• Search Google Scholar
    • Export Citation
  • [29]

    R. Balogh , “Áldás vagy átok: A TAO hatása a magyar labdarúgásra,” Magyar Sporttudományi Szemle XVIII. évf/72. szám, pp. 25-28, 2017.

    • Search Google Scholar
    • Export Citation
  • [30]

    V. Fenyves and T. Tarnóczi , Gazdasági elemzés – Gyakorlati jegyzet. Debrecen: Debreceni Egyetem, 2013, p. 130.

  • Collapse
  • Expand
The author instruction is available in PDF.
Please, download the file from HERE.
Submit Your Manuscript
 

Senior editors

Editor-in-Chief: Ákos, Lakatos University of Debrecen (Hungary)

Founder, former Editor-in-Chief (2011-2020): Ferenc Kalmár University of Debrecen (Hungary)

Founding Editor: György Csomós University of Debrecen (Hungary)

Associate Editor: Derek Clements Croome University of Reading (UK)

Associate Editor: Dezső Beke University of Debrecen (Hungary)

Editorial Board

  • Mohammad Nazir AHMAD Institute of Visual Informatics, Universiti Kebangsaan Malaysia, Malaysia

    Murat BAKIROV Center for Materials and Lifetime Management Ltd. Moscow Russia

    Nicolae BALC Technical University of Cluj-Napoca Cluj-Napoca Romania

    Umberto BERARDI Ryerson University Toronto Canada

    Ildikó BODNÁR University of Debrecen Debrecen Hungary

    Sándor BODZÁS University of Debrecen Debrecen Hungary

    Fatih Mehmet BOTSALI Selçuk University Konya Turkey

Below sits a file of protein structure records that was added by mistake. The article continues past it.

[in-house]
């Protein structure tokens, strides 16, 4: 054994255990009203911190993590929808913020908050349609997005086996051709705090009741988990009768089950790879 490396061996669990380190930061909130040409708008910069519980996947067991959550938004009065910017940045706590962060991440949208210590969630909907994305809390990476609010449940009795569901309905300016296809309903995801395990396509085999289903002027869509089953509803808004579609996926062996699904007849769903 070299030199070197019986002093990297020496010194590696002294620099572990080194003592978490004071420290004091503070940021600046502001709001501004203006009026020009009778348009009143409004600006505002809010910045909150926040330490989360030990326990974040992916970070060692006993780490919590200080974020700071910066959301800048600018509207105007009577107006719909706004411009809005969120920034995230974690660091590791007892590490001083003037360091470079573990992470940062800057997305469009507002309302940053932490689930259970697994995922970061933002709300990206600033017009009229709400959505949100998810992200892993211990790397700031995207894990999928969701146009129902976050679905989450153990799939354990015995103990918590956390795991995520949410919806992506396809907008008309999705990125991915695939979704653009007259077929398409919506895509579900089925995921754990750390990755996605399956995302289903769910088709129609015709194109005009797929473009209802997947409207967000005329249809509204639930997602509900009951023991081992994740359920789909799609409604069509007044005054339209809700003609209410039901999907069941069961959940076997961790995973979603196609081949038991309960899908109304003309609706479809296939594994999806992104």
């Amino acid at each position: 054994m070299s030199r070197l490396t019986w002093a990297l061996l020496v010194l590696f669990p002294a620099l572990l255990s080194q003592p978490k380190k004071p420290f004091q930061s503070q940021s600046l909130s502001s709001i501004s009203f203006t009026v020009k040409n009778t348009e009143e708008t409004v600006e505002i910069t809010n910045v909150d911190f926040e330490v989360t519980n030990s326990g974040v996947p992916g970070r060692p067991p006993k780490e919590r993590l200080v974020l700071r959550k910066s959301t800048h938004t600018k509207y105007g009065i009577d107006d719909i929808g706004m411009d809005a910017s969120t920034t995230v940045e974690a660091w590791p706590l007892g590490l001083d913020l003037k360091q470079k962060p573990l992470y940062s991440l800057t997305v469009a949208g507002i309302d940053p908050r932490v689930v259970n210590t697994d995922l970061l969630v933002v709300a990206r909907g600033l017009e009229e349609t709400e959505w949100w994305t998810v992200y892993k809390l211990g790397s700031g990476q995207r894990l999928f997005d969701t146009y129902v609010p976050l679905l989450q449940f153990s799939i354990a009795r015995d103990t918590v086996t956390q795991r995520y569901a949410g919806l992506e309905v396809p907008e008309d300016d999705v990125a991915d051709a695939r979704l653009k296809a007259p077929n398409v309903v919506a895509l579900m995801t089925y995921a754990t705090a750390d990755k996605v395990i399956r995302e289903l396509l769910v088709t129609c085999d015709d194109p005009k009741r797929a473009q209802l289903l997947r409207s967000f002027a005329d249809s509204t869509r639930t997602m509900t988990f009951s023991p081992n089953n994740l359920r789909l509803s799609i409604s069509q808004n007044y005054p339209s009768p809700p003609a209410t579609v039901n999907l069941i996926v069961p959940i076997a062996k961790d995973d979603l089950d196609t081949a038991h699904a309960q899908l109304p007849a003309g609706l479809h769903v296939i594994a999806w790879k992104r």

Samuel BRUNNER Empa Swiss Federal Laboratories for Materials Science and Technology

    István BUDAI University of Debrecen Debrecen Hungary

    Constantin BUNGAU University of Oradea Oradea Romania

    Michele De CARLI University of Padua Padua Italy

    Robert CERNY Czech Technical University in Prague Czech Republic

    György CSOMÓS University of Debrecen Debrecen Hungary

    Tamás CSOKNYAI Budapest University of Technology and Economics Budapest Hungary

    Eugen Ioan GERGELY University of Oradea Oradea Romania

    József FINTA University of Pécs Pécs Hungary

    Anna FORMICA IASI National Research Council Rome

    Alexandru GACSADI University of Oradea Oradea Romania

    Eric A. GRULKE University of Kentucky Lexington United States

    Janez GRUM University of Ljubljana Ljubljana Slovenia

    Géza HUSI University of Debrecen Debrecen Hungary

    Ghaleb A. HUSSEINI American University of Sharjah Sharjah United Arab Emirates

    Nikolay IVANOV Peter the Great St.Petersburg Polytechnic University St. Petersburg Russia

    Antal JÁRAI Eötvös Loránd University Budapest Hungary

    Gudni JÓHANNESSON The National Energy Authority of Iceland Reykjavik Iceland

    László KAJTÁR Budapest University of Technology and Economics Budapest Hungary

    Ferenc KALMÁR University of Debrecen Debrecen Hungary

    Tünde KALMÁR University of Debrecen Debrecen Hungary

    Milos KALOUSEK Brno University of Technology Brno Czech Republik

    Jan KOCI Czech Technical University in Prague Prague Czech Republic

    Vaclav KOCI Czech Technical University in Prague Prague Czech Republic